New Years Resolution…

Anyone doing a house renovation will have experienced those little niggling jobs, those little jobs that you just keep putting off.

For every room that you declare as ‘finished’ there is always something that is not quite perfect, not quite complete. But in your mind you have already skipped happily onto the next project, relieved to have ticked another room off your list.

Housenumber59 had a few such jobs.

Bathroom

David, very skilfully, made two cupboards in the bathroom, one to house the boiler and another to keep all our bathroom stuff in – towels, spare toothpaste etc.

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In order to make the doors for the bathroom cupboards David wanted a router, an expensive tool that we could not justifying buying. So the cupboards stayed doorless for a while, until I had enough and paid a carpenter to make them for us. Then they remained unpainted, for a really long time.

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We could not end 2014 with the bathroom still not officially finished. So one weekend, I got the paintbrushes out. There is something psychologically difficult about having to do work on a room you have already declared complete – something about taking a step back. But once I got started it was fine. Almost therapeutic.

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We decided to only have doors on the boiler cupboard and not on the bathroom cupboard. We pretty much dip in and out of it whenever we are in the bathroom and the doors just would have been open all the time. Although having everything on show does mean we have to keep it tidy!

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Bedrooms

We also had quite a bit of ‘touching up’ to do in both bedrooms. Again a job we had been putting off for ages, but we wanted to start the year by ticking them off our to-do list.

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Before

When the old windows leaked it was typical that it was the guest bedroom, which we had just painted, that suffered the most. Since replacing the windows we no longer have any leaks but were left with water stains on the wall. In order to paint over the water stains we first had to use a special blocking primer and then paint over that with Polished Pebble.

In the master bedroom we had a few water stains on the ceiling from where the roof leaked (said though gritted teeth). Again we used the blocking primer first, followed by Brilliant White emulsion.

The final job was to fill and paint a small patch under the bay window in the master bedroom. When we had the windows replaced the fitters did such an amazing job of protecting the rooms we had already decorated. Fortunately this was the only casualty and it was nothing a bit of polyfilla and paint could not fix.

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After

It was great to get these little niggling jobs complete and off our to-do list.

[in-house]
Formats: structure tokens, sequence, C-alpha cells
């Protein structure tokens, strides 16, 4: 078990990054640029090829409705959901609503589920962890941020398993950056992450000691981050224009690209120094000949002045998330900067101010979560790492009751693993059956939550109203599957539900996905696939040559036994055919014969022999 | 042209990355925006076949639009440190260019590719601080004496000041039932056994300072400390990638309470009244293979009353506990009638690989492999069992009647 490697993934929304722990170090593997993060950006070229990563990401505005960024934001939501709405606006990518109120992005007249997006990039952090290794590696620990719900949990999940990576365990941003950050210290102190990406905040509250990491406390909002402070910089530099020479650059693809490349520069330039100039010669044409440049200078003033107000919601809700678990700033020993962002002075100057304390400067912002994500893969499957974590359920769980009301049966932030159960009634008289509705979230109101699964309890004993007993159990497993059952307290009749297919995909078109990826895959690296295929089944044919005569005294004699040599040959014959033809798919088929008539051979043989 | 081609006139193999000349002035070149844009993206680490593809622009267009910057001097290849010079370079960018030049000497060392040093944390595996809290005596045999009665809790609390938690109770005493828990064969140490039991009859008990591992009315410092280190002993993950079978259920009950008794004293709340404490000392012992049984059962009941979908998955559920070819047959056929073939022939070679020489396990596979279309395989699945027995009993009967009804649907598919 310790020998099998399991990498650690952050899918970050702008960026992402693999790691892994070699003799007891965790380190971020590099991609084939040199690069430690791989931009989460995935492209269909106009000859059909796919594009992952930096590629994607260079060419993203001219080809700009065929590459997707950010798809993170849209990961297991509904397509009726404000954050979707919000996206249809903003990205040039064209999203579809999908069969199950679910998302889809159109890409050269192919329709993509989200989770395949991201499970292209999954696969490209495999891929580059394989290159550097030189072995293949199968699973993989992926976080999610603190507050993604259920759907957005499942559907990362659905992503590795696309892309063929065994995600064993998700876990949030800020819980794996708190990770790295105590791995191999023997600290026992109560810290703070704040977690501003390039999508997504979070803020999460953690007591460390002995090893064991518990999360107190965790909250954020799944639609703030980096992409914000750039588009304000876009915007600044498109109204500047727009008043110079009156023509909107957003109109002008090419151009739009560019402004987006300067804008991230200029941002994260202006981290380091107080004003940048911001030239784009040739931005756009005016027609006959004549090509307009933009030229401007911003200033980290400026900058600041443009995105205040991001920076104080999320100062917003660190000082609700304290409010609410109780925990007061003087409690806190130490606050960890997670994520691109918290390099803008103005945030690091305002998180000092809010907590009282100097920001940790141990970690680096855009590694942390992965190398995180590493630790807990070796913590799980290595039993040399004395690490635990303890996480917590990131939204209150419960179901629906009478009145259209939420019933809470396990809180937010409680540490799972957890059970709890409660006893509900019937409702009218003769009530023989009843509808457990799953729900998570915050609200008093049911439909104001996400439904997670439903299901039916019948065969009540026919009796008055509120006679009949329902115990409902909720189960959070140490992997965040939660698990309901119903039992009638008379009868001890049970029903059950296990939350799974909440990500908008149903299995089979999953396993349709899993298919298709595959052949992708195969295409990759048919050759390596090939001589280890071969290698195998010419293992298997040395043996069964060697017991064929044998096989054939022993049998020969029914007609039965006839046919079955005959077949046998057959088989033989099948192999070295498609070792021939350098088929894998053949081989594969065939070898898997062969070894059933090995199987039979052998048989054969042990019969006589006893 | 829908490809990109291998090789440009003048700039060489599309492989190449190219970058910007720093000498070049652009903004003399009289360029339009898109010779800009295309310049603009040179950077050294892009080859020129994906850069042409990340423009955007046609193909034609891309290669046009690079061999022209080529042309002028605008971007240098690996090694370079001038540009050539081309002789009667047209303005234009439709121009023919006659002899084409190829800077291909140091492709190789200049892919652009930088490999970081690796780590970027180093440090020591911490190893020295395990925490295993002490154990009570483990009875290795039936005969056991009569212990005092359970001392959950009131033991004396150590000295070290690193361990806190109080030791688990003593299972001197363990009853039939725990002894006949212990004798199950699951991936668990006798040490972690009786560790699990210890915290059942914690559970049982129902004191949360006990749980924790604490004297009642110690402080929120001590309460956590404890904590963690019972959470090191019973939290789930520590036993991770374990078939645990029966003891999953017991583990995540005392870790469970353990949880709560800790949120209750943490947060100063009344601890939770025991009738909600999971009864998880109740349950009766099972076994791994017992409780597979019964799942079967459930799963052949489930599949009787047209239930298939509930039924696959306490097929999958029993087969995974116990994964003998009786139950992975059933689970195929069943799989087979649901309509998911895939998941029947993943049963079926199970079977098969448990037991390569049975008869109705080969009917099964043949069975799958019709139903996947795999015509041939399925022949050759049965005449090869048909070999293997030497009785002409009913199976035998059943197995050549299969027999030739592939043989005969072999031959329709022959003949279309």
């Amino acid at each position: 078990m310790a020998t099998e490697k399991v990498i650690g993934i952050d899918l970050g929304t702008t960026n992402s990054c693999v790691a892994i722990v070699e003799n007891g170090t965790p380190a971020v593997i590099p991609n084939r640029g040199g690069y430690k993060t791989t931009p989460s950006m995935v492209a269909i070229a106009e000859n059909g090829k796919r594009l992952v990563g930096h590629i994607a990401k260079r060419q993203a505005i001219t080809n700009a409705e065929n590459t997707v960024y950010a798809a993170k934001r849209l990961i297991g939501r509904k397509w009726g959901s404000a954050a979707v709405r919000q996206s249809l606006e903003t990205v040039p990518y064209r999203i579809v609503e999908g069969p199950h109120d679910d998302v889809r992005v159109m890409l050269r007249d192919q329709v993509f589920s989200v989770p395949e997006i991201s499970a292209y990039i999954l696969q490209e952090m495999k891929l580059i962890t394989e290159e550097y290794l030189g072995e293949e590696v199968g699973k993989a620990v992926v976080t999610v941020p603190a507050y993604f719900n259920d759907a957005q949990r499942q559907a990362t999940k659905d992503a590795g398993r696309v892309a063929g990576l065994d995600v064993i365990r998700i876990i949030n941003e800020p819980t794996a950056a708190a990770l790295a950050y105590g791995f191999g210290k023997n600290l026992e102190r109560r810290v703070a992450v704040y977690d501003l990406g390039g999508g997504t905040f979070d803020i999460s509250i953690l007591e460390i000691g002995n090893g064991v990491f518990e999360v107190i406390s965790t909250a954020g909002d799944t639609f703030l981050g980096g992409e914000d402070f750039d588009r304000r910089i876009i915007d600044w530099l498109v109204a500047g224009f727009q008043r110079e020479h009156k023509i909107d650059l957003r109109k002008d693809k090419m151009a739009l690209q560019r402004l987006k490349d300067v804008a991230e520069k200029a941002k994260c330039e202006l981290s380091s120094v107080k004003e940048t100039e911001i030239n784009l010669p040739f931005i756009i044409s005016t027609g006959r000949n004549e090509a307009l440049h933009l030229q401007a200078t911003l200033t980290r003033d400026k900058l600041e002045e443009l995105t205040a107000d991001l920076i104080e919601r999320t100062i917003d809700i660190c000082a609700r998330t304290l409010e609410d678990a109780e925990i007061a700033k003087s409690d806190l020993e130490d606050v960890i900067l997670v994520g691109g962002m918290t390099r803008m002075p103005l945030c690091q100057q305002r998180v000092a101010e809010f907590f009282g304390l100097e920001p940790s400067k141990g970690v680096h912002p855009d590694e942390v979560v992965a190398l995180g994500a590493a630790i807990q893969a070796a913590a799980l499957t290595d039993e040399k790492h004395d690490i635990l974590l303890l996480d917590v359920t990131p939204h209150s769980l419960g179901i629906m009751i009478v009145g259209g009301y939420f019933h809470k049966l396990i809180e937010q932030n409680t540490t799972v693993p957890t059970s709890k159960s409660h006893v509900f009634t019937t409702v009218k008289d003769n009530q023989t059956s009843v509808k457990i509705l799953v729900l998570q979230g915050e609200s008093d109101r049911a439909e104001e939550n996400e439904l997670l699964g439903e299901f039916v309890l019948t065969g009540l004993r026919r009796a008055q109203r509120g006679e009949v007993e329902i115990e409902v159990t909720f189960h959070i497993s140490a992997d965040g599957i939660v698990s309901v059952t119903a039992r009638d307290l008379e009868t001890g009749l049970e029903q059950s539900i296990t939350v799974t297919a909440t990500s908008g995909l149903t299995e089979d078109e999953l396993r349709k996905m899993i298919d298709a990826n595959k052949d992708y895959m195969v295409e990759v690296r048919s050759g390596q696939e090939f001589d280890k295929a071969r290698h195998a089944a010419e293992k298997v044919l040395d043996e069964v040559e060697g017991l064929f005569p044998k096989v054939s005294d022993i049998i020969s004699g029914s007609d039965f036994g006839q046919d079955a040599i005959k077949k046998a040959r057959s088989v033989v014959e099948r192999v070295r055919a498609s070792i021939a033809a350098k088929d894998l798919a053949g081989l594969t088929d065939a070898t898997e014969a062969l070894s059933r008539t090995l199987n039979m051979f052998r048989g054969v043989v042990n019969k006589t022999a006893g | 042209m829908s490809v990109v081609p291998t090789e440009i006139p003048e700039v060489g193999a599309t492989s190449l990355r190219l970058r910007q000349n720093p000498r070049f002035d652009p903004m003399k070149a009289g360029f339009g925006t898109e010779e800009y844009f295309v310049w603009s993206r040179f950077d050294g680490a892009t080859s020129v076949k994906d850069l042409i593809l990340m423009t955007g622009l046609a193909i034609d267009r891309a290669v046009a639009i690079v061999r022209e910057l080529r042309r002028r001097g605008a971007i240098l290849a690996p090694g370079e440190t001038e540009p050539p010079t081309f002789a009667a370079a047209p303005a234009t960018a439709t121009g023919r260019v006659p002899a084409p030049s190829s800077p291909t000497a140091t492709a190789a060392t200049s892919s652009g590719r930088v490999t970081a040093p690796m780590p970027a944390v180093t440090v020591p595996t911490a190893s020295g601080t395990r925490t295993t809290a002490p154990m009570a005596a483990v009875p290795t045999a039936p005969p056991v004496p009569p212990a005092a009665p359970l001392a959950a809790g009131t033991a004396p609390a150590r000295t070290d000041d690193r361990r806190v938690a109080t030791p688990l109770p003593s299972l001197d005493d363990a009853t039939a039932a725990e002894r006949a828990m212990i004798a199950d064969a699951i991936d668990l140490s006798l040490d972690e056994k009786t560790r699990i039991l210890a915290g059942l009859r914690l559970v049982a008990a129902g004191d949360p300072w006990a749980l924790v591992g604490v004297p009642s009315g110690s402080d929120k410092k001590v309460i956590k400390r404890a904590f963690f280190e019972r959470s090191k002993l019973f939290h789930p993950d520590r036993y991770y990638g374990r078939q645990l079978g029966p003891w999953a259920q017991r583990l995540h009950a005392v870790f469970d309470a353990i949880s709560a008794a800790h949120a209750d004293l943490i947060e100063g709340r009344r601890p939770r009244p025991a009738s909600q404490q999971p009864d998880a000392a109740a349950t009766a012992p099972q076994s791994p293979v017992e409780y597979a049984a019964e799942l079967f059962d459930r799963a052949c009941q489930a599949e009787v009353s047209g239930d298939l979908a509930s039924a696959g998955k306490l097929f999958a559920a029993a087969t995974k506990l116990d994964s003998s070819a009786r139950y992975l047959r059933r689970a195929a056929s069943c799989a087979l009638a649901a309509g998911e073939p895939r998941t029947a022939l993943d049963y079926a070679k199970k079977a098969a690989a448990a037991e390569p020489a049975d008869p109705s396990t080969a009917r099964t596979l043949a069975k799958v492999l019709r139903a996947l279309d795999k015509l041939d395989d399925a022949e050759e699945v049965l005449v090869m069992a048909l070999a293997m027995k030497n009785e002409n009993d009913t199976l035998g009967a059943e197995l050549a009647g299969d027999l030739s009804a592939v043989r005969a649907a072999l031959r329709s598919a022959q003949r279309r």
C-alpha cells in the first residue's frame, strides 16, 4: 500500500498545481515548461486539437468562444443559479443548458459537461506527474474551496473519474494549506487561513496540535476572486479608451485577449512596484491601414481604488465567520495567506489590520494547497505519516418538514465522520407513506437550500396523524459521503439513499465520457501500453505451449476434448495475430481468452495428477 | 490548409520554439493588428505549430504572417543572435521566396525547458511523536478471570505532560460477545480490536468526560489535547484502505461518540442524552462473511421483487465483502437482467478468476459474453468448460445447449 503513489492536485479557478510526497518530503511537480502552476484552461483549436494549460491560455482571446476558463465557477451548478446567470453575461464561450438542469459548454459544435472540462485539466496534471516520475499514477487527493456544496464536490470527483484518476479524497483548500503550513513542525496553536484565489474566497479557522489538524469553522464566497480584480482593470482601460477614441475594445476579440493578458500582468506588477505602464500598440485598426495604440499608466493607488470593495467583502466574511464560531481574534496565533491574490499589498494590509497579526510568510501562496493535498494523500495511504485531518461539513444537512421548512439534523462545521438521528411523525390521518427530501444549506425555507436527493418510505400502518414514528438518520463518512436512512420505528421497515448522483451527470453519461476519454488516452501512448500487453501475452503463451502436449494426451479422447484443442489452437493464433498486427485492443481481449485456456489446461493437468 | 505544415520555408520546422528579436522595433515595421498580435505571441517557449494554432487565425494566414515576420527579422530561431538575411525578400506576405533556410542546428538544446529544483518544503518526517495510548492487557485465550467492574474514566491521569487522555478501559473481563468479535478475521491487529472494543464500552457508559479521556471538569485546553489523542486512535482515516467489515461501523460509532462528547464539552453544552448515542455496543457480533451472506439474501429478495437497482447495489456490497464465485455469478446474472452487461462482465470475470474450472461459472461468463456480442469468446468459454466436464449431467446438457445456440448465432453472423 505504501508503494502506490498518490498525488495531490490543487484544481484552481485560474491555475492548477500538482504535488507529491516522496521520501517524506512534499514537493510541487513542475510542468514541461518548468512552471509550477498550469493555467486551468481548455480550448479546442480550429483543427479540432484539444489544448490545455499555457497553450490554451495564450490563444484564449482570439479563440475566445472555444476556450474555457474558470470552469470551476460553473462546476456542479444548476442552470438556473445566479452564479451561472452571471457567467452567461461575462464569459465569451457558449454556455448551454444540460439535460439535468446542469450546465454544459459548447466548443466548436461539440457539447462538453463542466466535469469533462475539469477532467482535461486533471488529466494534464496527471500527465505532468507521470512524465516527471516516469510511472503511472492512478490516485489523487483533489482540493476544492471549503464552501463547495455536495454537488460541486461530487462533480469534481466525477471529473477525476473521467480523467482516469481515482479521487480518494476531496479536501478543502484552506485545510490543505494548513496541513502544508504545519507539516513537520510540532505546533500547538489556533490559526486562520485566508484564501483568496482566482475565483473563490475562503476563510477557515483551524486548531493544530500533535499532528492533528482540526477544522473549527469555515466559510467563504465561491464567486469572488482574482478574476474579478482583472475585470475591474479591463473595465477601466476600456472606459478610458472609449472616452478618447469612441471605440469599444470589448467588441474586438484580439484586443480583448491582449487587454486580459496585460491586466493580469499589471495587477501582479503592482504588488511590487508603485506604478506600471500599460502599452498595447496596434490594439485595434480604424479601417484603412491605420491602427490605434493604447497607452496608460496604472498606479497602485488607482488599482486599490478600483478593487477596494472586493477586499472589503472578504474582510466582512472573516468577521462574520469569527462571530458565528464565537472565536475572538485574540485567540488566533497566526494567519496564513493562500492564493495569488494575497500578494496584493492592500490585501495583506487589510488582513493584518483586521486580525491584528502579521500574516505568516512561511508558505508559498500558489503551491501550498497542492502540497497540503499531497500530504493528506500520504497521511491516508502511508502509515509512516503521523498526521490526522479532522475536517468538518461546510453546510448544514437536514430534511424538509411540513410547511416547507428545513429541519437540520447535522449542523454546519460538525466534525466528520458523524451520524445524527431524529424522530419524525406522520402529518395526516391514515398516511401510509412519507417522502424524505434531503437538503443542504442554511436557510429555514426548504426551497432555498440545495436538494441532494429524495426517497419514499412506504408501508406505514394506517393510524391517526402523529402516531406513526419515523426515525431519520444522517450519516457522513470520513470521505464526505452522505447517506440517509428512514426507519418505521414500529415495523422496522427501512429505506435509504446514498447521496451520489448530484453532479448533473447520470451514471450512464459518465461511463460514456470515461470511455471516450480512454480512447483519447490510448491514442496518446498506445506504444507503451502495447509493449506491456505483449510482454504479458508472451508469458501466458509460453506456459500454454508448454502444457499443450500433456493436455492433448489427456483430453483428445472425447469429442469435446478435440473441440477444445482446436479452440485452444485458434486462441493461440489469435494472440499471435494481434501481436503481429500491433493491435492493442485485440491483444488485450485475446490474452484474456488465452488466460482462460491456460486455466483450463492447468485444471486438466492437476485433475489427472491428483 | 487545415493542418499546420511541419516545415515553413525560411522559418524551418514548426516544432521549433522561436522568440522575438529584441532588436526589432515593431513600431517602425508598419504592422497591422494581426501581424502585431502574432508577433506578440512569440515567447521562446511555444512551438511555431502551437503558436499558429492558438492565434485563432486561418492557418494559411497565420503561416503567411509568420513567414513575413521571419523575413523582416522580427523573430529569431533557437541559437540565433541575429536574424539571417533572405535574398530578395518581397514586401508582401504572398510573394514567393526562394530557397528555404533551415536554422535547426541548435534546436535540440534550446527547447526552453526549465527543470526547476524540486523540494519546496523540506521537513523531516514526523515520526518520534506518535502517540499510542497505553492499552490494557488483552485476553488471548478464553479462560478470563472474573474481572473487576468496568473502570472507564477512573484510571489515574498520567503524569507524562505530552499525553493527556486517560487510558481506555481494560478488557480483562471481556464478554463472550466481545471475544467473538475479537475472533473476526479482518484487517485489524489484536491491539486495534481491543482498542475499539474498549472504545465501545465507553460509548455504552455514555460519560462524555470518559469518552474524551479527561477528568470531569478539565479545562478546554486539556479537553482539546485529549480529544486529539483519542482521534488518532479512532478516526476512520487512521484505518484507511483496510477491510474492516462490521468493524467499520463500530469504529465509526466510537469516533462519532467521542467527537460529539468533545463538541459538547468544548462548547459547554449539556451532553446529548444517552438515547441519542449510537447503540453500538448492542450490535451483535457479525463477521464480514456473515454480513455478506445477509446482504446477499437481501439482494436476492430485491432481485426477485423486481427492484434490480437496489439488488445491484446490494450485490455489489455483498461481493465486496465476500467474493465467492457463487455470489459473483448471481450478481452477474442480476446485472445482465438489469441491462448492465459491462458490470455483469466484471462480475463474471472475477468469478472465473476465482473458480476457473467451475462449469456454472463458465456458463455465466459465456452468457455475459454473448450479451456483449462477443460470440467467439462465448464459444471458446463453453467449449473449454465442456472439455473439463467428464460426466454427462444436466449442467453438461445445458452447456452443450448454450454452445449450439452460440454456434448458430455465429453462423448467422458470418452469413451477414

*Smug sigh of relief*

C x

Kitchen diner – painting and the wooden floor…

In the space of a couple of weeks, the kitchen diner has gone from a dusty building sight to a decorated room.

We decided to paint the walls and ceiling before we installed the kitchen. I am not sure if this is the best way round to do it, but we figured if worse comes to worse we can always touch up (repaint) the walls after the kitchen is fitted.

We wanted a light, neutral colour and definitely no yellow. 10 tester pots later we went for ‘Star Crossed’, a Dulux trade paint. For the ceiling and cornice we went for classic Brilliant White. I must say I love Dulux paint, it goes on so well and gives a really good finish.

Like always when I paint a room, it takes me a while to decide if I like the colour or not. ‘Star Crossed’ is soft grey, in certain lights it has a very slight hint of mauve which I was not sure about at first, but once the wooden floor was installed it all seemed to work together quite nicely.

I had a clear picture in mind of the type of floor I would like for the kitchen diner and luckily, like most things, David was on the same page. We wanted a natural looking oak floor that has wide boards and long lengths. I was adamant that the boards should not be shiny, turns out the look I was after was an ‘oiled’ rather than ‘lacquered’ oak.

We went for an engineered oak, rather than solid wood. As we have a concrete floor, rather than a suspended floor, engineered oak is much better suited and less likely to warp. But we did go for the thickest engineered board we could afford to help give that solid, warm feeling.

We looked at so many places to buy the floor from, but in the end we went to a local, independent store. We probably could have got it cheaper online but we liked the fact that we knew exactly what we were buying and felt that supporting our local trades was important.

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David pondered whether to install the floor himself. It is not that difficult, just like a giant jigsaw puzzle, but the temptation to get a professional in was too great. It was not that expensive, although after paying the builders I think our definition of expensive has been somewhat warped, the guy did a great job and only took him two days.

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We are thrilled that it is all starting to come together. The only thing left to do now is choose and fit the kitchen!

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C x